All experiments that were performed in the present study were approved by the Animal Care and Ethics Committee of Huazhong University of Science and Technology. Primary rabbit AF cells were collected and cultured as described previously.27 The AF tissues of the IVDs of Japanese white rabbits (age 3 month) were harvested immediately after air embolization. The tissues were cut into small pieces, digested by trypsin without phenol red for 15 minutes and then digested by 0.25% type II collagenase (Biosharp, China) for 4 hours. The digested AF tissues were suspended in Dulbecco modified Eagle medium/ha F-12 (DMEM/F-12, Gibco, Grand Island, NY) containing 10% fetal bovine serum (FBS, Gibco, Grand Island, NY) and 1% penicillin/streptomycin (Beyotime, China) at 37 °C and 5% CO2 as described previously.27 When second-passage AF cells reached 80% to 90% confluence, they were seeded in the appropriate culture plates with DMEM/F-12 containing 10% FBS. To determine the effects of AGEs (Abcam, Cambridge, United Kingdom) on AF cells, we treated the cells with AGEs at various concentrations (0, 25, 50, 100, 150, and 200 μg/mL) in DMEM/F-12 containing 10% FBS for 3d and then used them for subsequent experiments. 0 μg/mL is considered as control group (con).
Cell viability was detected by Cell Counting Kit-8 (CCK-8, Dojindo, Japan), as described previously.28 The cell densities were 5 × 103 cells/well for CCK-8. After being seeded in 96-well culture plates, AF cells were treated with AGEs at various concentrations for 3d. After the cells were treated, 100 milliliters (mL) of DMEM/F-12 containing 10 mL of CCK-8 solution was added to each well, and the plates were incubated for 4 hours at 37 °C. The absorbance at 450 nm was determined with a spectrophotometer (BioTek, Winooski, VT).
EdU Incorporation Assay
The effect of AGEs on AF cell proliferation was also detected by 5-ethynyl-2′-deoxyuridine (EdU) incorporation assay (Ribobio, China) as we described previously.29 After being treated with AGEs various concentrations for 3 days, AF cells were subjected to the indicated assay, which was performed according to the manufacturer's instructions. After the cells were stained, fluorescence images were obtained by a fluorescence microscope (Evos, life technology, Carlsbad, CA).
The toxic effects of AGEs on AF cells were quantified by Calcein-AM/PI (Dojindo, Japan). After being treated with AGEs, the cells were rinsed with phosphate-buffered saline (PBS) thrice and incubated in PBS containing 2 μmol/L Calcein-AM and 4 μmol/L propidium iodide (PI) in the dark for 15 minutes at 37 °C. The live/dead cells were then observed in the dark by a fluorescence microscope (Olympus, Japan). Live cells displayed green fluorescence (Calcein-AM positive), while the nuclei of dead cells displayed red fluorescence under the fluorescence microscope (PI positive).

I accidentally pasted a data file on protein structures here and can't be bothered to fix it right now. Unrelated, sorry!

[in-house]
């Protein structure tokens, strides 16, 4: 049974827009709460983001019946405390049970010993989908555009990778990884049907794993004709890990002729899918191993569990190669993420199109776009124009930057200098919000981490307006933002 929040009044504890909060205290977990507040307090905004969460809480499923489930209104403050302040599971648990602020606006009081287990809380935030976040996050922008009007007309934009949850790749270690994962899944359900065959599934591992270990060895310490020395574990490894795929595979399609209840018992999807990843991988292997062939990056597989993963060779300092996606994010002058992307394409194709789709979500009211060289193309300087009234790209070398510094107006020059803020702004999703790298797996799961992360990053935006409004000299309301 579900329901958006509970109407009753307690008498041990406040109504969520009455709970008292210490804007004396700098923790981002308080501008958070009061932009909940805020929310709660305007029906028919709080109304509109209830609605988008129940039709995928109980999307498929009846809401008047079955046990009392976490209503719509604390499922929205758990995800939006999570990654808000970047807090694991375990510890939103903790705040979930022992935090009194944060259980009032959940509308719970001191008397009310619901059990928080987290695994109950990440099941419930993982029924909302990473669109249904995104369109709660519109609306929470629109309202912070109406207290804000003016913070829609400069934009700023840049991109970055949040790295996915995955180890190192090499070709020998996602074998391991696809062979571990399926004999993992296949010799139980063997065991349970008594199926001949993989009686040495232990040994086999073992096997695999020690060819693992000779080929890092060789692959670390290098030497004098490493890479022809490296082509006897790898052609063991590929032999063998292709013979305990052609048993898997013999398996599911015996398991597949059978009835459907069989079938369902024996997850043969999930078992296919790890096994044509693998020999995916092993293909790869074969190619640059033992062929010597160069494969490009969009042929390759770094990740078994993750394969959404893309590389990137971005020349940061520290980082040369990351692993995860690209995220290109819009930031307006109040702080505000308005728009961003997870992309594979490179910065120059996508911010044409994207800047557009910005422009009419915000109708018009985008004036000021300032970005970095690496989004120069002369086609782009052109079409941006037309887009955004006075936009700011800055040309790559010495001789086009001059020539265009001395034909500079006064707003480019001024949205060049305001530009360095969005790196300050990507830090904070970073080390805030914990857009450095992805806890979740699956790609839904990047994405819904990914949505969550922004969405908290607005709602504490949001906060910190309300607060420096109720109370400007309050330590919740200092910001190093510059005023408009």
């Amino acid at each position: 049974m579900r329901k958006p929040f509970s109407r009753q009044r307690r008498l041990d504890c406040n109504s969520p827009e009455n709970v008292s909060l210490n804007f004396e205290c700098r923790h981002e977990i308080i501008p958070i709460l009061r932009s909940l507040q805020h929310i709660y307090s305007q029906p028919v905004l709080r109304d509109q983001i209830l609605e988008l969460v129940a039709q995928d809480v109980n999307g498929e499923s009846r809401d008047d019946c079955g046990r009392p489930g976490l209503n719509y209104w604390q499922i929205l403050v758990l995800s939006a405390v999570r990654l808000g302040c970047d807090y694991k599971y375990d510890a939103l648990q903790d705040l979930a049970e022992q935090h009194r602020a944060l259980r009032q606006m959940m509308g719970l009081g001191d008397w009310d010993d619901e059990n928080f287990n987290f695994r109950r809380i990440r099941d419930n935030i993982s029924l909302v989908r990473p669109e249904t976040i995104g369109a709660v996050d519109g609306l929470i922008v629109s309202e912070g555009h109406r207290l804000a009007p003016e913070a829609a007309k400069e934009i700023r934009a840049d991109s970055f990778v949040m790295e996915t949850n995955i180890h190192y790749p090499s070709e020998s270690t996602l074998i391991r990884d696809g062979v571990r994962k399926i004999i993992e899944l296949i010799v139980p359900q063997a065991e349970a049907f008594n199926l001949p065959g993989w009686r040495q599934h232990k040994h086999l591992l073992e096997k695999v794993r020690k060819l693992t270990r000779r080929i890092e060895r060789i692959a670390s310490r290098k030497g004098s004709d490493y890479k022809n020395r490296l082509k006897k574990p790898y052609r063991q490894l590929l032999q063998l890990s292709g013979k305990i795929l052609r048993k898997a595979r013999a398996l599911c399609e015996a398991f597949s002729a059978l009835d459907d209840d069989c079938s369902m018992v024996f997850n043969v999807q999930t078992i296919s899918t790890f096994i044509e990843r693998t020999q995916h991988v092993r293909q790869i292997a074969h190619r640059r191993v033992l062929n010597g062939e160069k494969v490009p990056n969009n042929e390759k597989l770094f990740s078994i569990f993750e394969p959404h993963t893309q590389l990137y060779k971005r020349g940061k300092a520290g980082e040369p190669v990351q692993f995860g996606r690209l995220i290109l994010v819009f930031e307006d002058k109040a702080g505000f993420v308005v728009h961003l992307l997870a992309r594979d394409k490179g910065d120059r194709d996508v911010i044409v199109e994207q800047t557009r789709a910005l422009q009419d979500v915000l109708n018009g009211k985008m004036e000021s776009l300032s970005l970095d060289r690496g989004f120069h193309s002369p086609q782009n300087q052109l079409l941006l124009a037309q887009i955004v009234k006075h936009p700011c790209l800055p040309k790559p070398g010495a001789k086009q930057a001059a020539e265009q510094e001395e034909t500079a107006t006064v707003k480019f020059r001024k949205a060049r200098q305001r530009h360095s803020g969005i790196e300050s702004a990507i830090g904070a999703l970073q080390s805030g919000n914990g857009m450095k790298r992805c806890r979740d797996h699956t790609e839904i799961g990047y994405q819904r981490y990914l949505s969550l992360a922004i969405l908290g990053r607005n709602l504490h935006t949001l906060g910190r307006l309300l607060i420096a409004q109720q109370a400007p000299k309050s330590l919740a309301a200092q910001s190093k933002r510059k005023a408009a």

Hoechst 33342 Staining
Cell apoptosis was quantified by Hoechst 33342 staining (Beyotime, China). After being treated with AGEs at various concentrations, the cells were washed with PBS three times and then incubated with 1 mL of Hoechst 33342 dye in the dark for 20 minutes. The morphologic changes in the apoptotic cell nuclei were detected by a fluorescence microscope (Olympus, Japan).
Annexin V/PI Double-Staining
The AF cells from each treatment group were harvested and washed with PBS twice before being labeled by Annexin V/PI double-staining (KeyGen Biotech, China) in the dark, as described previously. All samples were analyzed by flow cytometry (Becton Dickinson, Franklin Lakes, NJ) using CellQuest analysis software (BD).
Western Blot Analysis
A Western and IP Cell Lysis Kit (Beyotime, China) was used to extract total protein. Protein concentrations were measured by a BCA Protein Assay Kit (Beyotime, China). Equal aliquots of protein from each group were separated by 12% SDS-PAGE and subsequently transferred to polyvinylidene fluoride (PVDF) membranes (Millipore, Burlington, MA), which were blocked with 5% nonfat milk in buffer solution contained Tris-Hcl, NaCl, tween20 buffer before being incubated with primary antibodies against GAPDH (1:5000, Abcam, Cambridge, United Kingdom), cytochrome c (1:1000, Novus, Colorado), Bax (1:1000, Bioss, China), Bcl-2 (1:1000, Bioss, China), caspase-9 (1:500, Proteintech, China), and caspase-3 (1:500, Abcam, Cambridge, United Kingdom) overnight at 4 °C. The membranes were then incubated with the indicated secondary antibodies (goat anti-rabbit or goat anti-mouse, 1:10,000) for 1 hour at room temperature. The bands were visualized in a darkroom and were analyzed by AlphaEaseFC (Alpha Innotech, California).